As it turns out, this winter was a warm one! The lakes froze several weeks later than normal and many bogs, creeks and streams did not freeze solid until well into February. The weather created abnormal travel condition so a few places that we had planned to explore in the winter we had to avoid because of the unusually warm conditions.

Now that the canoe season has started in earnest, we are traveling east into territory we have not visited during the first seven months of our Year in the Wilderness. Our resupplies between now and the middle of July will be brought in by groups of volunteers from entry points scattered throughout the eastern half of the Wilderness. Then we will head west again and spend our final months exploring the far western side of the Wilderness. We have visited 217 different lakes, rivers, and creeks during the first 231 days of A Year in the Wilderness. We are hoping to visit at least 500 different bodies of water. As we plan our route for our final four and a half months in the Wilderness we are trying to visit as many new lakes as we can.

Visitors are another factor that we consider when we are choosing our route. Beside standard resupplies, which come in approximately every two weeks, we have groups of friends, family, reporters and other people who are coming into the Wilderness to meet up with us. All visitors much have their own permit, so plan our schedule to be near the entry point where they will enter the Wilderness so we can greet them.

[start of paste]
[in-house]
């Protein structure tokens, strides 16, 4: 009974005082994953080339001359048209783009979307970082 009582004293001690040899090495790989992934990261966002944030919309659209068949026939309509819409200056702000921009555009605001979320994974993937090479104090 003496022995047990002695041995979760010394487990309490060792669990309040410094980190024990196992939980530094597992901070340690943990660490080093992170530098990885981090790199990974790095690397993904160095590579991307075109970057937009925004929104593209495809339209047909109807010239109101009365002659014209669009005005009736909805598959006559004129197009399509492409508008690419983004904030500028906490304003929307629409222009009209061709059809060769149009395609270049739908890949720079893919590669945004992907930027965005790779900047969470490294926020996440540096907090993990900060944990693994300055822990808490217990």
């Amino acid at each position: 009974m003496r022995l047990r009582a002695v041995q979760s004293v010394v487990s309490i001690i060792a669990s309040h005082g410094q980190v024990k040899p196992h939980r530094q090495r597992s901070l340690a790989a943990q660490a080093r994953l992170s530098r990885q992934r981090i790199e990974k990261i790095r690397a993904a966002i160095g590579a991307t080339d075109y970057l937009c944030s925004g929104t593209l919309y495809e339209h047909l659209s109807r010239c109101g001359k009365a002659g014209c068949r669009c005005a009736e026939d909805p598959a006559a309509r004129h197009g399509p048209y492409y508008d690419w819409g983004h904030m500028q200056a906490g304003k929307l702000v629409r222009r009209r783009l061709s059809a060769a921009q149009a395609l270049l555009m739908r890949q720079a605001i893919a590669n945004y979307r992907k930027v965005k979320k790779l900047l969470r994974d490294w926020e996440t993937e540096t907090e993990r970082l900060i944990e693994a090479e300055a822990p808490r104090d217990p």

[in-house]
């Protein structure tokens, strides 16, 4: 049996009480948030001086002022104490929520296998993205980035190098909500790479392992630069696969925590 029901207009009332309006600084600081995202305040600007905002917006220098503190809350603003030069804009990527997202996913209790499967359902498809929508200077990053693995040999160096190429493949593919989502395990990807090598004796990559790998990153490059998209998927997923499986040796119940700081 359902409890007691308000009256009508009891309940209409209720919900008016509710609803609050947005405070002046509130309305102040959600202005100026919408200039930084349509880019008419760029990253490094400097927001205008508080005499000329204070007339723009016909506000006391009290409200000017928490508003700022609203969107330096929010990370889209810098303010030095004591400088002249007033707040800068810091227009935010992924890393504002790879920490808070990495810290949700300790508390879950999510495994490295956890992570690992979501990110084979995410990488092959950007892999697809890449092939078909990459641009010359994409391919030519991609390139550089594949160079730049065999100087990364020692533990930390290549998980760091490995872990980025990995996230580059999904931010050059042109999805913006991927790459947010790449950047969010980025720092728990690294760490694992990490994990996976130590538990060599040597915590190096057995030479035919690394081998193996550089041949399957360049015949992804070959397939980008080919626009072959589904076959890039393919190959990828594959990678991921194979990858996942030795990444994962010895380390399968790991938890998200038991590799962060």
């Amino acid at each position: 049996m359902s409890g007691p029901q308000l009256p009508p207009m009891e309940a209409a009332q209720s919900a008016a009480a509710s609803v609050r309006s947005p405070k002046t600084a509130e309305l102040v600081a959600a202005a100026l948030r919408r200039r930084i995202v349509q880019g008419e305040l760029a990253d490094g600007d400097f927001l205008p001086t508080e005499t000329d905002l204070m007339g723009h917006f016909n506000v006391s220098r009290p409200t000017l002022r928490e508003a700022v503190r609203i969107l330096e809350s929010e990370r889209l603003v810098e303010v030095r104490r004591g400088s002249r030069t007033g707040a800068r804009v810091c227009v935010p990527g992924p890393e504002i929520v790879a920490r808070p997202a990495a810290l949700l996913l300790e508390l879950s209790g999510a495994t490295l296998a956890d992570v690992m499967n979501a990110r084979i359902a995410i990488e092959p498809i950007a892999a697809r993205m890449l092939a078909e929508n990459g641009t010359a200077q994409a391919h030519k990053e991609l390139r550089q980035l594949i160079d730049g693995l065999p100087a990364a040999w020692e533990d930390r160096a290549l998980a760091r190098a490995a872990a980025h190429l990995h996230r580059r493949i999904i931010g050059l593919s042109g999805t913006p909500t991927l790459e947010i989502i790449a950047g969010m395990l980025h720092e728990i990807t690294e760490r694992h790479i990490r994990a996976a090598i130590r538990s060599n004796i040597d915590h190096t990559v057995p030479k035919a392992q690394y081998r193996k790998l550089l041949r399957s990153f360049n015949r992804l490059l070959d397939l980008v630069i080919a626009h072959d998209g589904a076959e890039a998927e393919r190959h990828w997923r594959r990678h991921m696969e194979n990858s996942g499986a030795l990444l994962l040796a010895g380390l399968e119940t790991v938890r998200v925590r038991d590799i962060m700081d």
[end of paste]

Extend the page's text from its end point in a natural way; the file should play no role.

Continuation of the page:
Our route planning has been pretty loose; we have been going with the flow. As we visit more and more lakes, we will have to think more strategically about our specific route. One overarching routing question that we have been pondering is: Should we visit the Gunflint section and the Trout Lake section of the Wilderness?

The Boundary Waters Wilderness is broken up into three sections. The main section is approximately 800,000 acres. The Gunflint and Trout Lake sections are each about 100,000 acres. To enter the Gunflint section we would have to leave the Wilderness and paddle for about 10 miles across Gunflint Lake. Then, after spending about 10 days visiting the Wilderness north of the Gunflint Trail, we would paddle back across Gunflint Lake and return to the main body of the Wilderness. To access the Trout Lake section we would have to leave the Wilderness for a couple miles and portage across the Echo Trail as we enter and then exit the Trout Lake section. There are specific travel routes that allow you to travel from one section to another without needing to obtain a new permit as long as you follow a few basic rules like not spending the night outside the Wilderness and not obtaining food or supplies while crossing from one section to the other.

We are trying to decide if we should remain in the main section for the whole year, or if we should travel to the Gunflint and Trout Lake sections. The Wilderness north of the Gunflint Trail is rugged and beautiful, and Amy and I have never visited the Trout Lake section, so there is appeal to visiting both. However, there is a part of us that doesn't want to cross a road, or leave the Wilderness even for a couple hours. If we do not visit the Gunflint and Trout Lake areas we would not be able to see as much country and visit as many lakes, but we would have more time to explore smaller lakes and streams that are off of the main travel routes. These smaller lakes are not linked by portages and you often have to crash through the forest, slog through bogs, and climb over beaver dams to visit these hidden gems.